*POSSIBLE SPOILERS AHEAD*
There’s few films this year more laden with expectations than Jordan Peele’s Us. Coming hot off of capturing lighting in a bottle with the brilliant horror-satire Get Out, Peele was given the impossible task of crafting something that lived up to the legacy of a debut which garnered him an Oscar and represented a new cultural zeitgeist.
Miraculously, Peele dispels any notion of a sophomore slump almost instantaneously with a scene we think we’ve seen countless times before: we follow young Adelaide (Madison Curry) into a house of mirrors, primed for any number of obvious jump scares or sight gags. What we get instead is a bone-chilling reminder of Peele’s aptitude for filling every corner of our minds with dread. The camera shows us only the girl’s terrified expression, eyes widening, as she’s greeted with the nightmare that drives one of the most thrilling horror films of the decade.
It’s a moment that immediately keys you into the fact that Peele’s new role as one of our most preeminent horror directors is no fluke. Armed with an idea very different from Get Out, but every bit as fascinating, Peele rises to the challenge of trying to match the power of that instant classic with a surprisingly hilarious, deeply unsettling look into the skeletons in America’s closet. This is a movie seeded in American paranoia and guilt: conspiracies about thousands of miles of tunnels beneath the country and a dark use of the infamous Hands Across America campaign are just a few examples. But it’s the central premise of the film where Peele really gets to shine, asking if the real enemy behind America’s (and the world’s) anxiety is ourselves.
Peele fast-forwards to Adelaide all grown up (Lupita Nyong’o), headed out on a vacation with her charming doofus of a husband Gabe (Winston Duke), and her two children Zora and Jason (Evan Alex and Shahadi Wright Joseph). As they settle in for a summer away hanging out with their privileged friends Josh (Tim Heidecker) and Kitty (Elisabeth Moss), it’s clear that Adelaide isn’t enjoying herself the way her family is. She’s back in Santa Cruz, home of the fun-house where she faced the fear that has continued to haunt her, and a series of increasingly curious coincidences is convincing her that the nightmare is rearing its ugly head once again.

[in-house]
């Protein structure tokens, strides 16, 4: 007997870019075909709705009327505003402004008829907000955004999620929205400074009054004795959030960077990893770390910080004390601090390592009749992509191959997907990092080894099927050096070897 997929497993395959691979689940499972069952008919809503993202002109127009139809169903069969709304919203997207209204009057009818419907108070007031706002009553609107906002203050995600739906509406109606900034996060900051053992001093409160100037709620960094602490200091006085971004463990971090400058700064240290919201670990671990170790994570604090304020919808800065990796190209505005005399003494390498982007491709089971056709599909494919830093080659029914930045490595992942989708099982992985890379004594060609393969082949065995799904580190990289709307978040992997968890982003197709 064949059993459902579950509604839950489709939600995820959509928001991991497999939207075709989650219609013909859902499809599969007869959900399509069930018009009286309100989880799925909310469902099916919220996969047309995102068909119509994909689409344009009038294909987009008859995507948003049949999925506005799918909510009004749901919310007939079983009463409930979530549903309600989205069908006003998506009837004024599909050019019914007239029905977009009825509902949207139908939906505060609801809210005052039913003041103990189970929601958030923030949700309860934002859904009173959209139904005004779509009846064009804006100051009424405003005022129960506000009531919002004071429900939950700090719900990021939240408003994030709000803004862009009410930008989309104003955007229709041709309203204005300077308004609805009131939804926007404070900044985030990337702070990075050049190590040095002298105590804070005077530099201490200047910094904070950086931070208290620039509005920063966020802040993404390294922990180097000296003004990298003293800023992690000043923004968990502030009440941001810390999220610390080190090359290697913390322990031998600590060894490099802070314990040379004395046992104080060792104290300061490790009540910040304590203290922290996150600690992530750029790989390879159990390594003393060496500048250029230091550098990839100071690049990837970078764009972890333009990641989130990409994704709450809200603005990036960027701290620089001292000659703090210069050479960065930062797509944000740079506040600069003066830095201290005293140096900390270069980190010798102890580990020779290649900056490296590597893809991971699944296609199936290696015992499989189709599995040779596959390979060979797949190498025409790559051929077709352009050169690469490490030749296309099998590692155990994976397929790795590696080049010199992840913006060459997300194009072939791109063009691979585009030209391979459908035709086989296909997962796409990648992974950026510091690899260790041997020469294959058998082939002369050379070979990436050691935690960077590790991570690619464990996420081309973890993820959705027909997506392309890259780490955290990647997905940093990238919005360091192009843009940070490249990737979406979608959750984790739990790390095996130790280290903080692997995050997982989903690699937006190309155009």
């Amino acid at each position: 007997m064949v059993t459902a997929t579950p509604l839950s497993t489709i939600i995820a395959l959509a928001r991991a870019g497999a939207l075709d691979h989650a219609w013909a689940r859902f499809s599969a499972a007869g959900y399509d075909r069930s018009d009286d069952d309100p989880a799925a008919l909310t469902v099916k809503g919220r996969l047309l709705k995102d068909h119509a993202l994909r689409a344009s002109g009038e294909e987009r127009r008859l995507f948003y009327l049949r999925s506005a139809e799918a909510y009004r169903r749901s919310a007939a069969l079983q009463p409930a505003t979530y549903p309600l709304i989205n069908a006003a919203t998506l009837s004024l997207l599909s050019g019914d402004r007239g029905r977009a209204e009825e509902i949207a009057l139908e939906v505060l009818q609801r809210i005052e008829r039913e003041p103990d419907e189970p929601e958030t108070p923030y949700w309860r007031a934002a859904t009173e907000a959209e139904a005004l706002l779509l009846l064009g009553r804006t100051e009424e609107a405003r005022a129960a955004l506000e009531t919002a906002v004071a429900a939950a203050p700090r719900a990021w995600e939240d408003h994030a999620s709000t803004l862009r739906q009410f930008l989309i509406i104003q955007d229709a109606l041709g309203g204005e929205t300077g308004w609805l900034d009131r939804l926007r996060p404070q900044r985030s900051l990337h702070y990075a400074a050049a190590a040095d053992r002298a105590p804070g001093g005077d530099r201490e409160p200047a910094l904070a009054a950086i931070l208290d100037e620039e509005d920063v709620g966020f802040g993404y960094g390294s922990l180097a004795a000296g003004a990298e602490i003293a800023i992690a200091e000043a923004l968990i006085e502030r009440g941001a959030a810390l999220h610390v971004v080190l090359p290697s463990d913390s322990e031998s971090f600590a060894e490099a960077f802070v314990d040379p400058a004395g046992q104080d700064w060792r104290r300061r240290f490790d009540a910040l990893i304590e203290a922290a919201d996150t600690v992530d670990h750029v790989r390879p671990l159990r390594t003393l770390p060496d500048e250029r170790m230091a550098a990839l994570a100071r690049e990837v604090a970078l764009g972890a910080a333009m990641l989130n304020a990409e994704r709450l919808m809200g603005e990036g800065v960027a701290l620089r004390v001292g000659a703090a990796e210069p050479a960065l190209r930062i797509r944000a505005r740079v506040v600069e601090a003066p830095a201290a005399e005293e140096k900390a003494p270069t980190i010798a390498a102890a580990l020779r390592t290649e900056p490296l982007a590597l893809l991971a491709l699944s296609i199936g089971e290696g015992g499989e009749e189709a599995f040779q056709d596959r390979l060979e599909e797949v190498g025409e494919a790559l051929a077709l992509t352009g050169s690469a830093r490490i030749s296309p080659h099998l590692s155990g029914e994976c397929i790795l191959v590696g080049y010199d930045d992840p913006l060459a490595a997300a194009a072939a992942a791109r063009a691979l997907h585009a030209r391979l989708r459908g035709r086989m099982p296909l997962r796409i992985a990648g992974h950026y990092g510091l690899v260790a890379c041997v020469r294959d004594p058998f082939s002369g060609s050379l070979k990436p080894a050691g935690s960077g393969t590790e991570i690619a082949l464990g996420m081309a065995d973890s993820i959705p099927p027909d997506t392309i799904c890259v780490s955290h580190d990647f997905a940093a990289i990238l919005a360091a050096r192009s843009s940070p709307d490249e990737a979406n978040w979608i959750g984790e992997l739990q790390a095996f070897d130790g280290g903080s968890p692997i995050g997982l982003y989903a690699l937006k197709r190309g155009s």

Turns out her fears are correct, as a family donning red jumpsuits and armed with gold scissors soon arrives to spoil everyone’s fun. The twist is that this is no ordinary band of trespassers: they are “The Tethered”, exact duplicates of Adelaide and her family, bloodthirsty and eager to take the place of their lookalikes. The premise of evil doppelgängers is nothing new, but Peele takes it all to a new level with the implications of these clones’ beginnings.
There’s layers of subtext oozing underneath the home invasion thrills, bubbling underneath like a volcano of toxic waste waiting to erupt. It shrouds the film in a deliberately ambiguous air of supernatural vengeance, as if this nightmare is a predestined bit of punishment. In a jaw-dropping, deliciously complex exchange of dialogue, Gabe asks, “what the hell are you?” Adelaide’s twin answers with an unnerving croak: “We’re Americans.”
To reveal too much about the The Tethered’s motivations or origins is to spoil the fun, but rest assured that Peele milks the premise to its limits and then some. On a technical level, it lets Peele prove he’s a horror master like no other, staging set pieces with a patient eye that rejects any notion of cheap scares. It never buys into easy shocks, instead mounting tension through good old-fashioned blocking and healthy dose of chilling acting to boot. It’s given some levity by the film’s sneakily hilarious moments of comic relief, with everything from an Alexa gag to the family’s terrified banter landing with confidence.
It all works because there’s no grandstanding in the way Peele directs the camera, letting the performances, some striking cinematography from It Follows alum Mike Gioulakis, and Michael Abels’s chilling score do the talking for him. Everything Peele wants out of this pretty much clicks perfectly: the surprising bits of humor, the look-through-your-hands moments of terror, the masterful imagery on display. It’s all because he exudes restraint in a way few other directors in this genre manage to emulate, letting the pieces he’s brought together play out on their own accord.
While Peele’s work behind the camera is marvelous, the performances are what really steal the show here, particularly in the case of Nyong’o. Since winning an Oscar for in her earth-shattering turn in 12 Years A Slave, she’s been largely wasted in thankless supporting roles. Now she gets not only one, but two meaty roles to sink her teeth into, and she tackles each with aplomb. She turns Adelaide into a fierce, protective, and twitchy hero whose determination is matched only by her counterpart, who speaks with a spine-tingling hoarse tone and moves like a puppet from hell. It’s an instantly iconic performance, the kind of bravura horror role that catapulted Toni Collette’s Hereditary turn into the stratosphere last year.
When the film turns into a wild exposition dump in its final act, it’s clear this is a script that’s not quite as polished as Get Out. It’s asking the audience to do a lot of mental gymnastics to keep the whole thing afloat and some of the themes feel slightly under-baked, but the film is otherwise so transcendent that’s it’s easy to let it be a little bit messy. Despite collapsing a bit under scrutiny, this is still a deeply intelligent bit of horror artistry. It’s a haunted, vital work more concerned with notions of control and class than it initially lets on, standing out as the sort of film that will probably require multiple viewings to really come together. With a film this thrilling, you shouldn’t consider that a chore.